Space opening up to left of Socialist Party

Syria: Is an end to the war in sight?
03/02/2017, Serge Jordan (CWI) :
New movements for change will need to arm themselves with the lessons of the Syrian tragedy

Sri Lanka: The year 2017
31/01/2017, Siritunga Jayasuriya, United Socialist Party (CWI in Sri Lanka) :
Between oppression and struggle

Canada: Where are Trudeau’s ‘Sunny Ways’?
31/01/2017, Tim Heffernan, Socialist Alternative (CWI Canada), Toronto

:
Battles of Indigenous peoples, youth, workers will test Liberal government

Russian Revolution Centenary: January 1917 - On the eve of revolution
29/01/2017, Niall Mulholland, from 1917revolution.org :
War, hunger, hated Tsarist regime: class tensions reach breaking point

Afghanistan: The limits of US power
28/01/2017, Judy Beishon, from Socialism Today (February 2017 issue), monthly magazine of the Socialist Party (CWI England & Wales)<br />
<br />
:
Imperialism’s 15-year adventure a bloody catastrophe for millions

US: Build 100 days of resistance to Trump’s agenda!
27/01/2017, Bryan Koulouris, Socialist Alternative, US :
Establishment deeply divided as mass resistance explodes

Millions on women's marches around the world
25/01/2017, Editorial from the Socialist, paper of the Socialist Party (CWI in England & Wales) and reports from US marches :
Reports from mass women's marches against Trump

China: New US President’s approach to China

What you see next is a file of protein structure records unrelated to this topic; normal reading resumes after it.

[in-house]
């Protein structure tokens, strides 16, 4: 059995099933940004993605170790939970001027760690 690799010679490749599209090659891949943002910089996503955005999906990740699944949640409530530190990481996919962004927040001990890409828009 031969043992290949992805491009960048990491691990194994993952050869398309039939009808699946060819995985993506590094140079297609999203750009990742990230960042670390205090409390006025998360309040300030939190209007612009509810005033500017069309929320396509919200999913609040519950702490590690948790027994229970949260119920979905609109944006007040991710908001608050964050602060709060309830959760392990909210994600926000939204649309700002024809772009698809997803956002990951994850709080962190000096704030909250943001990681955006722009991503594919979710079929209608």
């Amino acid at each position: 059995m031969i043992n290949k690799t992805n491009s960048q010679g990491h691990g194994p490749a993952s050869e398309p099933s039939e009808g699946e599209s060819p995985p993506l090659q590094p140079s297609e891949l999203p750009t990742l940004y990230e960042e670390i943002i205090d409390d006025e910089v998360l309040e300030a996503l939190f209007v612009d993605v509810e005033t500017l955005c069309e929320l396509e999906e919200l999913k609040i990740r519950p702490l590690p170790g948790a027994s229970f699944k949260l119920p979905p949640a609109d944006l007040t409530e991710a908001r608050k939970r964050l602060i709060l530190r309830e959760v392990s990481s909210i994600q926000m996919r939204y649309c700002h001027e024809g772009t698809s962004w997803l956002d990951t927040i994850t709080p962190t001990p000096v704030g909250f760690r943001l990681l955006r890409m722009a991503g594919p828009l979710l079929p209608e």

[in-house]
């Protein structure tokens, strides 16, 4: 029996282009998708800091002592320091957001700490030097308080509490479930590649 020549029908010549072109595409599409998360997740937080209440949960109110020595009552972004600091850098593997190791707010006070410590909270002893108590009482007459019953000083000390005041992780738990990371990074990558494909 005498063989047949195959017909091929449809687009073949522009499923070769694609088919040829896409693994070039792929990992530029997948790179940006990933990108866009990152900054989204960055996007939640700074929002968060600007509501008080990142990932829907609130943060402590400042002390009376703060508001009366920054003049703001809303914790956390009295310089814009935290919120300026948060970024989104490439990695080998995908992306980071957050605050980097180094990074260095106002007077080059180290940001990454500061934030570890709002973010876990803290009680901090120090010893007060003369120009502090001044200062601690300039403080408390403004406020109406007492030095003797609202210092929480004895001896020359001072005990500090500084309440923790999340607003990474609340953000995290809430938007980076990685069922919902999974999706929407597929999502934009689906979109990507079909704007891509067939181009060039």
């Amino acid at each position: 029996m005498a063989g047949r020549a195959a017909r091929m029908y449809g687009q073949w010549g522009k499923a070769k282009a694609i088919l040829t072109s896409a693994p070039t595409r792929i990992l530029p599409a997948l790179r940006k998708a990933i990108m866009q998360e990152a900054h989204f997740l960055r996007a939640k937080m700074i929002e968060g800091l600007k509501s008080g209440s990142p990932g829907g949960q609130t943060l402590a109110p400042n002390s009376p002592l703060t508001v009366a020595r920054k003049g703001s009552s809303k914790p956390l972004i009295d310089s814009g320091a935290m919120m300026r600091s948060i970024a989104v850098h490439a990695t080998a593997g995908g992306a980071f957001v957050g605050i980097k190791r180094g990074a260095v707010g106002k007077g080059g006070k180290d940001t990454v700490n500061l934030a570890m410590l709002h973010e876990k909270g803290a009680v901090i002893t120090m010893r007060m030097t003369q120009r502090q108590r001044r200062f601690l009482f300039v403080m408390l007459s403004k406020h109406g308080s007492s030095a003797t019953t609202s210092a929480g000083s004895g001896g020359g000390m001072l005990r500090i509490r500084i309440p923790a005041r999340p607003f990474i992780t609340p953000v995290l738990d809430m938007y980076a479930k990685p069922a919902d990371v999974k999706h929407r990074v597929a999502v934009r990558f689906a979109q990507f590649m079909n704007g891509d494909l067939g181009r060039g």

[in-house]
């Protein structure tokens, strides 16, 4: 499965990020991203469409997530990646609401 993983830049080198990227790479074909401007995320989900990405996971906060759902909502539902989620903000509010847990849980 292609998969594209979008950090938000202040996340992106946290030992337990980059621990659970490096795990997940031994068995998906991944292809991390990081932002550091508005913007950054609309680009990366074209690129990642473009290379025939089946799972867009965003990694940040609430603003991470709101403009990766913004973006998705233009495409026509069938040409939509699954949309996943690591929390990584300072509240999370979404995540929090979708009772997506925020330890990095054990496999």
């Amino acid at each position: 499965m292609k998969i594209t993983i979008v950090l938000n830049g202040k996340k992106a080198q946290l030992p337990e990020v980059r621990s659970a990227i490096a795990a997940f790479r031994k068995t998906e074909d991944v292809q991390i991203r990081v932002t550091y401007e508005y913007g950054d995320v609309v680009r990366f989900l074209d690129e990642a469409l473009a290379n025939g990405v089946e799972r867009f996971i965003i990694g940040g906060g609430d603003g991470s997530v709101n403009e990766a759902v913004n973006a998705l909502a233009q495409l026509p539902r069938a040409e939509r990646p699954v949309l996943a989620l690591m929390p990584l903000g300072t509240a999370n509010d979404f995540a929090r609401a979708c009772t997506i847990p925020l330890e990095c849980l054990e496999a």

21/01/2017, Vincent Kolo, chinaworker.info :
Outbursts raise fears of confrontation

Ireland North: Snap elections called to Stormont Assembly
17/01/2017, Daniel Waldron, Socialist Party (CWI Ireland), Belfast :
Build a socialist alternative to the ‘Orange’ versus ‘Green’ headcount

Spain: What kind of Podemos do workers and youth need?
17/01/2017, Izquierda Revolucionaria, Spanish state, editorial :
Debate within leadership touches on fundamental issues for future of party

US: Trump prepares vicious attacks
05/01/2017, Philip Locker and Tom Crean, Socialist Alternative (US):
Mass resistance needed!

Russian Revolution centenary
02/01/2017, Editorial from Socialism Today, Dec/Jan 2017 edition:
Defending the legacy in a new era

2017:Upheaval and fightback will continue
01/01/2017, Peter Taaffe, Socialist Party (CWI in England & Wales) general secretary :
Everything to play for in 2017

Britain's shifting political contours
22/12/2016, Hannah Sell, Socialist Party (CWI in England & Wales) from Socialism Today Dec/Jan 2017 edition :
Capitalist establishment in disarray

CWI International Executive Committee: European capitalism “battered by events”
16/12/2016, Kevin Henry, Socialist Party (CWI in Ireland) :
Report of discussion on Europe at CWI IEC meeting in November